Depending on the extent of a child’s mood swings and how well they’re managed, there are various ways bipolar disorder can impact the whole family:
Generally speaking, a rigid schedule must be followed so the child with bipolar can manage her symptoms. This includes the same time each day for meals, study time, bedtime, and rising. In many cases, it also means that the rest of the family end up having to adhere to the same routine, like it or not, in order to keep mood episodes at bay.
Family outings may be few
One great way to alleviate the emotional stress at home is to take family vacations—new surroundings, fresh air, a relaxing and fun new experience. However, this can sometimes be challenging. While many families can make vacations work—following a strict routine that mimics homelife, and minimizing disruptions—there are those families with a child whose symptoms are more severe that family outings can be rare. However, some families may opt for a “staycation” and bring the fun times at home without the stress of traveling.
There is a different type of challenge for a sibling of a child or teen who lives with bipolar. Siblings may experience jealousy since it’s only natural that more attention will be given to the child with mental health challenges and this may result in feelings of resentment. Depending on the home situation, and the strictness of routines, some siblings may have to forego extra recreation activities to lessen the disruption of being ferrying back and forth to dance class or a basketball game. As they get older, some brothers or sisters may also have to take on the role of caretaker if the parents are not available.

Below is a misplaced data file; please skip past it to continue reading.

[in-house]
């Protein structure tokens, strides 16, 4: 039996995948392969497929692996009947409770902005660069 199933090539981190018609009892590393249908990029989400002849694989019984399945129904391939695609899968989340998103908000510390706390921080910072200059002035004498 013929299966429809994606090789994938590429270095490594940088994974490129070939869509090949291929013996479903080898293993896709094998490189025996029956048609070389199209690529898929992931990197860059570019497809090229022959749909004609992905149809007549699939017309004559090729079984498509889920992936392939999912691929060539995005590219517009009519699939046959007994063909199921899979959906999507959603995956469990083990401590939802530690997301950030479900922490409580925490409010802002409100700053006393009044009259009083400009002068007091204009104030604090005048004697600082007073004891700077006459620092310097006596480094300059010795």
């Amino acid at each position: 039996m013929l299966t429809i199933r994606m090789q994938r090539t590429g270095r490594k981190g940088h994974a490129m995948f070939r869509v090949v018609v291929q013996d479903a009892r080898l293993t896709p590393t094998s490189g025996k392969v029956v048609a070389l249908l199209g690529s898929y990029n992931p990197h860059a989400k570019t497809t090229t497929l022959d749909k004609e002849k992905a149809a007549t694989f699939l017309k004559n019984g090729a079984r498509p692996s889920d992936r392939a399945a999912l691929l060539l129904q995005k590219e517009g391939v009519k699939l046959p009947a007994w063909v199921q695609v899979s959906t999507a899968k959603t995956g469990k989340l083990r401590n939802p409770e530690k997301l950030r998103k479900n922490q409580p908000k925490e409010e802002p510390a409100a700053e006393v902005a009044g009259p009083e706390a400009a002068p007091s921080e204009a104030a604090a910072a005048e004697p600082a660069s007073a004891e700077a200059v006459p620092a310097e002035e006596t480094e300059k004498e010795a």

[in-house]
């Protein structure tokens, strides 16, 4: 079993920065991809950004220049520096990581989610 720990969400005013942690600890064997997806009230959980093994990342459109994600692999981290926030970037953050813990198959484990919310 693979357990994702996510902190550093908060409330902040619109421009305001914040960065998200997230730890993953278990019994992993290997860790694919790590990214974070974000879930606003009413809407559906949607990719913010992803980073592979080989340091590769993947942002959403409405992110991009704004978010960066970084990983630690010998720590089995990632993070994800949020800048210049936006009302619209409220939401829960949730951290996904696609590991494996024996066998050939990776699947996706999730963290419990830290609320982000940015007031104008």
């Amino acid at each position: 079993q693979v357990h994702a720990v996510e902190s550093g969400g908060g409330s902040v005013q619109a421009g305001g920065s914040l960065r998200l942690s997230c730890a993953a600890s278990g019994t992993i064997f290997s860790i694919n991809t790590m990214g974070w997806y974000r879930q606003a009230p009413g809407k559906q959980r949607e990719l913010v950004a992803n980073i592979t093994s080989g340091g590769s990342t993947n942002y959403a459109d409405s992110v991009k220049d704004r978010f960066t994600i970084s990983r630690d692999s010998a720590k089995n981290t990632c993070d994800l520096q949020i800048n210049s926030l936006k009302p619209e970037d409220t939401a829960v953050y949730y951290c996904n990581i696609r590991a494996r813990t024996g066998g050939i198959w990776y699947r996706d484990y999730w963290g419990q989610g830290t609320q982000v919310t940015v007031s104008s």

Having to deal with a younger member of the family with mood challenges can be emotionally stressful for everyone. It’s very difficult to watch a brother or son experience deep depression, or rage or manic symptoms. It may also require that the rest of the family may need to change their behavior i.e. try extra hard to keep calm, voices soft as to de-escalate any conflict. It’s important for parents to watch for the emotional toll, and respond appropriately, such as seeking outside support.
If a child has extreme sensitivities to noise or any emotional provocation, such as others yelling or any criticism directed toward him, it could be a trigger for a mood episode. The onus can rest on the family to be on their best behavior, ensuring the television isn’t too loud, or their phone calls are quiet or they curtail disturbances in order to prevent any emotional chaos. Some may refer to it as “walking on eggshells,” having to act a certain way—an emotional pressure which can be stressful over time.
Bad parenting stigma
Many children can seem fine at school or at a friend’s house, or out in public and keep their emotions in check; however, as soon as they are in the safe comfort of their own homes, their emotions could break loose. This inconsistency can prompt others to blame the parents for the child’s difficult behavior. The stigma and perception could be that the parents are simply not able to control their child and that their parenting skills are lacking, which isn’t the case. This is obviously frustrating for loving parents who are doing everything they can to help their child.
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